Mexican Government To Issue Birth Certificates In The US, A Boon To Obama’s Executive Amnesty

Chuck Ross Investigative Reporter
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On Thursday, the Mexican government began issuing birth certificates to its citizens at its 50 U.S.-based consulates, a move that will make it easier for illegal immigrants to obtain driver’s licenses and work permits and to stay in the U.S. under President Obama’s executive amnesty decision.

In the past, Mexican citizens had to obtain their birth certificates from offices in Mexico. Individuals would often have relatives and friends obtain the documents and send them into the U.S.

But with the Mexican government’s help, its U.S.-based citizens will receive documents more quickly, which will help them apply for amnesty under Obama’s plan, which is expected to provide relief from deportation to approximately five million illegal immigrants.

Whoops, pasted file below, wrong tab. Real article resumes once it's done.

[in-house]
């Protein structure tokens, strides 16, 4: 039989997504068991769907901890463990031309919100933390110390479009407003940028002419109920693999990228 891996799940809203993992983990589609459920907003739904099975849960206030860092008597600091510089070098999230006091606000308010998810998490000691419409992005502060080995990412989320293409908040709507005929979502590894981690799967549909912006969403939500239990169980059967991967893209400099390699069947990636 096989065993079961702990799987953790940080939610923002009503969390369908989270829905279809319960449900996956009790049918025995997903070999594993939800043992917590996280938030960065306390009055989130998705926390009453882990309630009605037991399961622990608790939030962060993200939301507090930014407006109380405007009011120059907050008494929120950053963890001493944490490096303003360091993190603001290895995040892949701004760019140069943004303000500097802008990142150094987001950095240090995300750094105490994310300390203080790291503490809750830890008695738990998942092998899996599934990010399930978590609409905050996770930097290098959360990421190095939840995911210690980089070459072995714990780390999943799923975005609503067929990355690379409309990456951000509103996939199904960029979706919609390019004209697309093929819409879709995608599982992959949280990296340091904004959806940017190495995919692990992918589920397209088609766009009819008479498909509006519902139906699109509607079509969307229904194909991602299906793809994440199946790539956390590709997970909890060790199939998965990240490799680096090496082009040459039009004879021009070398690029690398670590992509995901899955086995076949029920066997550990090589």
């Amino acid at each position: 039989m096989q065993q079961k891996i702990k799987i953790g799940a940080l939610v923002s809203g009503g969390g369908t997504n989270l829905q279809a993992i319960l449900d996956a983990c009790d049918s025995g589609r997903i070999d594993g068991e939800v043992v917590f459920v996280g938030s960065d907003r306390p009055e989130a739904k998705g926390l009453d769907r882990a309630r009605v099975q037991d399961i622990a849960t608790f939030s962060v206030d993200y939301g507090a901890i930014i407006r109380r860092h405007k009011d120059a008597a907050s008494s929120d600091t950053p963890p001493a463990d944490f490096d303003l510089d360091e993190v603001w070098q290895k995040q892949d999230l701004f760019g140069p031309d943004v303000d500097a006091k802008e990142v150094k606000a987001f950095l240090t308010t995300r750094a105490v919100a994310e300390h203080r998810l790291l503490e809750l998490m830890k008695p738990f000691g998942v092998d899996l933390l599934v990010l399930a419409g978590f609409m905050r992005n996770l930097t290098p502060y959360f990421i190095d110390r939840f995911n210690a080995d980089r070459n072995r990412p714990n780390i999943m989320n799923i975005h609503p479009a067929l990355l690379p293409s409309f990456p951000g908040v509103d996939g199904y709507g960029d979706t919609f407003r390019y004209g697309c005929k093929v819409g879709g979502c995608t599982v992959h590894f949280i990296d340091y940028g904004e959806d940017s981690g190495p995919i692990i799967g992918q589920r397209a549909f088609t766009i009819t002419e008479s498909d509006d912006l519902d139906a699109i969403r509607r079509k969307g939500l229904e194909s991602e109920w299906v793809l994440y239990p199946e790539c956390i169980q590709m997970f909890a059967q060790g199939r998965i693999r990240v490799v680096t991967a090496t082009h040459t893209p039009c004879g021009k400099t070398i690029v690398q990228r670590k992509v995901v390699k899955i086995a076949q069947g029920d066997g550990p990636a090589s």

According to the Associated Press, roughly half of the 11 million illegal immigrants residing in the U.S. are from Mexico. Of those, up to three million could be eligible for relief under Obama’s amnesty effort.

“It is a huge help. It helps individuals really begin to formulate their formal identity in this country,” said Angelica Salas, the executive director of the Coalition for Humane Immigrant Rights of Los Angeles told The Associated Press.

The move comes as Republicans in Congress are trying to strip funding in the Department of Homeland Security budget for Obama’s amnesty initiative.

Jessica Vaughan, policy director of the Center for Immigration Studies, a group which advocates for limited immigration, believes that the Mexican government is more than happy to issue birth certificates to its U.S.-based citizens because it will allow them to send money more back across the border to their families.

According to the AP, Mexican nationals sent $21.6 billion back to their families in Mexico in 2013.

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